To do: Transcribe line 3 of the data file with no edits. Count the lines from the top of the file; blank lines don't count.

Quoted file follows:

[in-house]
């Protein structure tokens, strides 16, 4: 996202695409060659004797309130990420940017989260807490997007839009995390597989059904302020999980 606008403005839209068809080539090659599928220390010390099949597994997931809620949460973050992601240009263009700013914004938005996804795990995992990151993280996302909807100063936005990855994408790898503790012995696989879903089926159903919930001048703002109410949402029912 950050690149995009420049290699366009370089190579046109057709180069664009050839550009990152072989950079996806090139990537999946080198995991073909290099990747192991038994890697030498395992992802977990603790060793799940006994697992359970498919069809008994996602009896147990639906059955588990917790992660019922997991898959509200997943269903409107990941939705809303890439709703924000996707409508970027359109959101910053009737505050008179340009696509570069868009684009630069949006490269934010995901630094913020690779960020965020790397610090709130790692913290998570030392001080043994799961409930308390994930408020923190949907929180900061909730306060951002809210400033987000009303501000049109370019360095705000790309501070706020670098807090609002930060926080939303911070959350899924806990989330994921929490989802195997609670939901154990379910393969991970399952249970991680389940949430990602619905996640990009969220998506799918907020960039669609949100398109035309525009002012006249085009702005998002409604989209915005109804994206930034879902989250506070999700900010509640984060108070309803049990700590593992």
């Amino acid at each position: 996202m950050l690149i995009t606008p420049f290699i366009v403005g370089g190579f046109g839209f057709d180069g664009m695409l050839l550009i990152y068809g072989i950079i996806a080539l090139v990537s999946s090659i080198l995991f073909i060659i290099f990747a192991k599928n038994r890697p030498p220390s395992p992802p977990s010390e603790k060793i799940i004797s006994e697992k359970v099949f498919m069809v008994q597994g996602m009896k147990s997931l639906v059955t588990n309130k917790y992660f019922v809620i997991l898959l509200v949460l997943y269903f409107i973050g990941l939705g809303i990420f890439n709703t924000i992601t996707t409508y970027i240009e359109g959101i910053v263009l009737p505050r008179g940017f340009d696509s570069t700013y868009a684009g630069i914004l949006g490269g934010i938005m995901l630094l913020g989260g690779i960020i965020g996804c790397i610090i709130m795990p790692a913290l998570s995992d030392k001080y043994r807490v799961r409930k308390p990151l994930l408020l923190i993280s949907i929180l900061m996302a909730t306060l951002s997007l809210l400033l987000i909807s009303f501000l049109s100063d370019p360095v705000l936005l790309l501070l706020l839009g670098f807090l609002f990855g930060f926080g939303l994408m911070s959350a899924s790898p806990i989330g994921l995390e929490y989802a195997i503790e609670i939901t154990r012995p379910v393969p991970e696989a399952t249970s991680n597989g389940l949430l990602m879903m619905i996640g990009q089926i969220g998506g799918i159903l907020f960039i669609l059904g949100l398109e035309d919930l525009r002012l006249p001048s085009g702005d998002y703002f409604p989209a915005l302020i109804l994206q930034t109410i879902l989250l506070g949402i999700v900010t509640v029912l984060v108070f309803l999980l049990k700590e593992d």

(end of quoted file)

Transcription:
């Amino acid at each position: 996202m950050l690149i995009t606008p420049f290699i366009v403005g370089g190579f046109g839209f057709d180069g664009m695409l050839l550009i990152y068809g072989i950079i996806a080539l090139v990537s999946s090659i080198l995991f073909i060659i290099f990747a192991k599928n038994r890697p030498p220390s395992p992802p977990s010390e603790k060793i799940i004797s006994e697992k359970v099949f498919m069809v008994q597994g996602m009896k147990s997931l639906v059955t588990n309130k917790y992660f019922v809620i997991l898959l509200v949460l997943y269903f409107i973050g990941l939705g809303i990420f890439n709703t924000i992601t996707t409508y970027i240009e359109g959101i910053v263009l009737p505050r008179g940017f340009d696509s570069t700013y868009a684009g630069i914004l949006g490269g934010i938005m995901l630094l913020g989260g690779i960020i965020g996804c790397i610090i709130m795990p790692a913290l998570s995992d030392k001080y043994r807490v799961r409930k308390p990151l994930l408020l923190i993280s949907i929180l900061m996302a909730t306060l951002s997007l809210l400033l987000i909807s009303f501000l049109s100063d370019p360095v705000l936005l790309l501070l706020l839009g670098f807090l609002f990855g930060f926080g939303l994408m911070s959350a899924s790898p806990i989330g994921l995390e929490y989802a195997i503790e609670i939901t154990r012995p379910v393969p991970e696989a399952t249970s991680n597989g389940l949430l990602m879903m619905i996640g990009q089926i969220g998506g799918i159903l907020f960039i669609l059904g949100l398109e035309d919930l525009r002012l006249p001048s085009g702005d998002y703002f409604p989209a915005l302020i109804l994206q930034t109410i879902l989250l506070g949402i999700v900010t509640v029912l984060v108070f309803l999980l049990k700590e593992d």